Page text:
The objectives of the university’s academic advising program are to help advisees identify and achieve their academic goals, to promote their intellectual discovery, and to encourage students to take advantage of both in-and out-of class educational opportunities in order that they become self-directed learners and decision makers.

Both advisers and advisees share responsibility for making the advising relationship succeed. By encouraging their advisees to become engaged in their education, to meet their educational goals, and to develop the habit of learning, advisers assume a significant educational role. The advisee’s unit of enrollment will provide each advisee with a primary academic adviser, the information needed to plan the chosen program of study, and referrals to other specialized resources.

READ SENATE POLICY 32-00: ADVISING POLICY

Abington

Lisa V. Chewning
Associate Professor and Program Chair, Corporate Communication
1600 Woodland Road
Abington, PA 19001
215-881-7382
lvc3@psu.edu

Fayette

Rachel Kaplan
Assistant Teaching Professor in Corporate Communications
2201 University Drive
Lemont Furnace, PA 15456
724-430-4265
rds913@psu.edu

Hazleton

Daniel Mansson
Associate Professor of Communication Arts and Sciences
Memorial 107
Hazleton, PA 18202
570-450-3540
dhm14@psu.edu

Lehigh Valley

Robert Wolfe
Coordinator of Corporate Communication
2809 Saucon Valley Road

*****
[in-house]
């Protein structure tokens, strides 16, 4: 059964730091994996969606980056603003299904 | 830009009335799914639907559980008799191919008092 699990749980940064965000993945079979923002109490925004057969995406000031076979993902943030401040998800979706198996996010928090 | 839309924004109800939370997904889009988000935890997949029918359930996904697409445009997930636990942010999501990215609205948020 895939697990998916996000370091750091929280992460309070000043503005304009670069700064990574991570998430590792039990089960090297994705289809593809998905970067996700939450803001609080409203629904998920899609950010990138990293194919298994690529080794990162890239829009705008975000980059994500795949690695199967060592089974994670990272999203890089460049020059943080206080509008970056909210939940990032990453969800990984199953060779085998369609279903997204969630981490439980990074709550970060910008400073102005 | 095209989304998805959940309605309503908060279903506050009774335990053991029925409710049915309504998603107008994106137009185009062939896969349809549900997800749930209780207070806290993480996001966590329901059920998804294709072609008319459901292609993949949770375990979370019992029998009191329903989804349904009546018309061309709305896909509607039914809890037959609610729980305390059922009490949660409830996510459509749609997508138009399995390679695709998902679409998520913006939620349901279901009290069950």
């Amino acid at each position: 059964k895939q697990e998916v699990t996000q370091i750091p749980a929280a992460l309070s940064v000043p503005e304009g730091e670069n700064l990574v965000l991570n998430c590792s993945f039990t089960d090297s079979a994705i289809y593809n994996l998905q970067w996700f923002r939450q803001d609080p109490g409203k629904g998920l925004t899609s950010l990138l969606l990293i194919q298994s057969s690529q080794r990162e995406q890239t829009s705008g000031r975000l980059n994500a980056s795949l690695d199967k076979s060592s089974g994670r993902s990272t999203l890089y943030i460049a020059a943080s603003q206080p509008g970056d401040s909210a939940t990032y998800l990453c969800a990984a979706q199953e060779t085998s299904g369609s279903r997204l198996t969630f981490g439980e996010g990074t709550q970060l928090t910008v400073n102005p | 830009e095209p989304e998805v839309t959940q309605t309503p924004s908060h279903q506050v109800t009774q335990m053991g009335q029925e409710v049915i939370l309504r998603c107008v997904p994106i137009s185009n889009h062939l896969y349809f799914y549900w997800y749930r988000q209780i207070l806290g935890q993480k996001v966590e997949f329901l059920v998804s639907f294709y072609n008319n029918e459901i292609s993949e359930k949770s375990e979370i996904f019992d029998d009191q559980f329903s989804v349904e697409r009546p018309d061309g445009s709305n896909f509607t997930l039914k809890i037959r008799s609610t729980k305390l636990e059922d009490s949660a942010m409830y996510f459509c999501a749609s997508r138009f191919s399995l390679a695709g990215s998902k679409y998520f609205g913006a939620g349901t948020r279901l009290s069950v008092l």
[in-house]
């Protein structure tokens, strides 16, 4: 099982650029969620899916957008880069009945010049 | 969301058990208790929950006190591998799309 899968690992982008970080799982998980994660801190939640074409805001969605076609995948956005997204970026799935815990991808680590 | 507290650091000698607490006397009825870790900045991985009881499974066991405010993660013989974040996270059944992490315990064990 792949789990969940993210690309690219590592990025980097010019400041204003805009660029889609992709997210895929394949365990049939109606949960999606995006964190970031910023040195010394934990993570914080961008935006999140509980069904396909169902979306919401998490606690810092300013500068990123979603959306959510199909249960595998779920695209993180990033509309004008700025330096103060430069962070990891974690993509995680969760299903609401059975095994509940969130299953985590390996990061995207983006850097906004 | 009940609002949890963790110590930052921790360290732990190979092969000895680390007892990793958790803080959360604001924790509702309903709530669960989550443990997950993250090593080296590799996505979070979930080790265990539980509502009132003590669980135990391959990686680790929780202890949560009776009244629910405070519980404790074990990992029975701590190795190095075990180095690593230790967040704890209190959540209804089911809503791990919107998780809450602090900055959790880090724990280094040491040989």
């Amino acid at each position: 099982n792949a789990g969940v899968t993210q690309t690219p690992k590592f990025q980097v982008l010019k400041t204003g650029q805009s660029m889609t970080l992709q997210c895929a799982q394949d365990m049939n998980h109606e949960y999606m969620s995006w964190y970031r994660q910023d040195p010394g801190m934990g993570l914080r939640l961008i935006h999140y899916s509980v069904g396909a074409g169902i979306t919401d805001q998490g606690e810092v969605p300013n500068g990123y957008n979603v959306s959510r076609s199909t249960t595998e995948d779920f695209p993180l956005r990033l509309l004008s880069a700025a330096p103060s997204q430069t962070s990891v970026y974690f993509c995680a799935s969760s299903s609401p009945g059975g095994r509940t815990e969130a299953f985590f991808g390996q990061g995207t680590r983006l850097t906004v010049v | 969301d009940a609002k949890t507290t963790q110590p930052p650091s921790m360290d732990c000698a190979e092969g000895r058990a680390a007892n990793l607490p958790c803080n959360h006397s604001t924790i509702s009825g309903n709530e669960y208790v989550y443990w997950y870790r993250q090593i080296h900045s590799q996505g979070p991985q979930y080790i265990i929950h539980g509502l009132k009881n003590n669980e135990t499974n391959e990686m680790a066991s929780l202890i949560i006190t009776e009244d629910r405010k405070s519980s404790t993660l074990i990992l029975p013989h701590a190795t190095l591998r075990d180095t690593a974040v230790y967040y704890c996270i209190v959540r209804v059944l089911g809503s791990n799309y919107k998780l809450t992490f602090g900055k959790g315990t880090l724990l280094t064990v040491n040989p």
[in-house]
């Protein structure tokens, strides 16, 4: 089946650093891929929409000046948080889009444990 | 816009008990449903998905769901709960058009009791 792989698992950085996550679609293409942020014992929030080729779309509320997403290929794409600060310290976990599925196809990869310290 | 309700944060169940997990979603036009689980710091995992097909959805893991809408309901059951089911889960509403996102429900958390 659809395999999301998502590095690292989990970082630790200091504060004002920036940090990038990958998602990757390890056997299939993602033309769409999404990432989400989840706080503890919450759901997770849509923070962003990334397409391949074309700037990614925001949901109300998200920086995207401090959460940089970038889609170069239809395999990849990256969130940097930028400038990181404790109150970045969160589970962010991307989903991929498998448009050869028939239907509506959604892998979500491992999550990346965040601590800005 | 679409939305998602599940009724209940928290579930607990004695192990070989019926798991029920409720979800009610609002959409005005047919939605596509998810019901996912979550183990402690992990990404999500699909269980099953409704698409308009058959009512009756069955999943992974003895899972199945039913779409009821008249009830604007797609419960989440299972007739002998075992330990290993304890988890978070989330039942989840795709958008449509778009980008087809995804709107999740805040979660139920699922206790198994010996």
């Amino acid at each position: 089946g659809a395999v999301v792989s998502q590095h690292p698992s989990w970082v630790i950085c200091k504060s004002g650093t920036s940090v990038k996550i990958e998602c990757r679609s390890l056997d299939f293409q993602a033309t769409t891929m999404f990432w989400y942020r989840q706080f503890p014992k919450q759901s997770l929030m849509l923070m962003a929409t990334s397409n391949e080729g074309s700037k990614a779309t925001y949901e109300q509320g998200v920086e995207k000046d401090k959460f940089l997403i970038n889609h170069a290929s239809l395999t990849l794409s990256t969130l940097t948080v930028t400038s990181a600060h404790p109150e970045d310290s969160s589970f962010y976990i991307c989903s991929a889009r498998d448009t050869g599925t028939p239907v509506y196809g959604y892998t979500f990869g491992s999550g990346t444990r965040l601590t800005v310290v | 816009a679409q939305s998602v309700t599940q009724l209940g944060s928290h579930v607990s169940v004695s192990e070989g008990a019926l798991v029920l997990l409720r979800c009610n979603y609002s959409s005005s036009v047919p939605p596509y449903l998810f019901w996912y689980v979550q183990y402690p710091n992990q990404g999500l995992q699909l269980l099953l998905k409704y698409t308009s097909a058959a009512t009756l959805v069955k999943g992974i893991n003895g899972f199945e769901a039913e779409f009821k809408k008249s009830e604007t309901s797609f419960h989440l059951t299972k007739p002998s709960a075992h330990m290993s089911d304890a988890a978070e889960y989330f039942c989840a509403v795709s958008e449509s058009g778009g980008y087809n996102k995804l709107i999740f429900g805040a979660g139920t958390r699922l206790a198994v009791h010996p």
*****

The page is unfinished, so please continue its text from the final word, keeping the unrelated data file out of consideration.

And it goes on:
Center Valley, PA 18034
610-285-5125
rtw13psu.edu

Schuylkill

Janelle Gruber
Program Coordinator, Corporate Communication
A-120 200 University Drive
Schuylkill Haven, PA 17972
570-385-6203
jlh552@psu.edu

Scranton

Kim Flanders
Assistant Teaching Professor
Business Building 115
Dunmore, PA  18512
570-963-2629
kxt303@psu.edu

Shenango

Tiffany Petricini
Assistant Teaching Professor, Communications
147 Shenango Avenue
Sharon, PA 16146
724-983-2827
tzr106@psu.edu

Wilkes-Barre

Natalya Vodopyanova
Program Coordinator, Corporate Communication
44 University Drive
Dallas, PA 18612
nxv52@psu.edu

York

Joe Downing
Associate Professor of Communication Arts and Sciences
1031 Edgecomb Avenue
York, PA 17403
717-771-4131
jrd24@psu.edu

Suggested Academic Plan

The suggested academic plan(s) listed on this page are the plan(s) that are in effect during the 2020-21 academic year. To access previous years' suggested academic plans, please visit the archive to view the appropriate Undergraduate Bulletin edition (Note: the archive only contain suggested academic plans beginning with the 2018-19 edition of the Undergraduate Bulletin).

Corporate Communication, B.A. at Abington Campus

The course series listed below provides only one of the many possible ways to move through this curriculum. The University may make changes in policies, procedures, educational offerings, and requirements at any time. This plan should be used in conjunction with your degree audit (accessible in LionPATH as either an Academic Requirements or What If report). Please consult with a Penn State academic adviser on a regular basis to develop and refine an academic plan that is appropriate for you.